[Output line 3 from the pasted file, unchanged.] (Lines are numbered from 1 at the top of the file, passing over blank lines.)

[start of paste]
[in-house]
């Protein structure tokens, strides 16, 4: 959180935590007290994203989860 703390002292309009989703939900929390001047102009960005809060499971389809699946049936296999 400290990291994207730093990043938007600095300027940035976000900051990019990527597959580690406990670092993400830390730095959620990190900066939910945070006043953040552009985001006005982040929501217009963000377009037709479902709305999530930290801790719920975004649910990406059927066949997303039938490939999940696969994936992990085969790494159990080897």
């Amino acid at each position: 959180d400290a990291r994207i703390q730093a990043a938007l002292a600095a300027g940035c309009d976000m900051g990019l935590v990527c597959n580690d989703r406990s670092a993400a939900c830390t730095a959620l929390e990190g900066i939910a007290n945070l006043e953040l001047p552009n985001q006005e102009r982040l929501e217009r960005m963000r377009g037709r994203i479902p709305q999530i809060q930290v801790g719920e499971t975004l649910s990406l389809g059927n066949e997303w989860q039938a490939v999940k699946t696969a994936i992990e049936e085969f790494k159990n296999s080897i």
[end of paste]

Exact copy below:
């Amino acid at each position: 959180d400290a990291r994207i703390q730093a990043a938007l002292a600095a300027g940035c309009d976000m900051g990019l935590v990527c597959n580690d989703r406990s670092a993400a939900c830390t730095a959620l929390e990190g900066i939910a007290n945070l006043e953040l001047p552009n985001q006005e102009r982040l929501e217009r960005m963000r377009g037709r994203i479902p709305q999530i809060q930290v801790g719920e499971t975004l649910s990406l389809g059927n066949e997303w989860q039938a490939v999940k699946t696969a994936i992990e049936e085969f790494k159990n296999s080897i």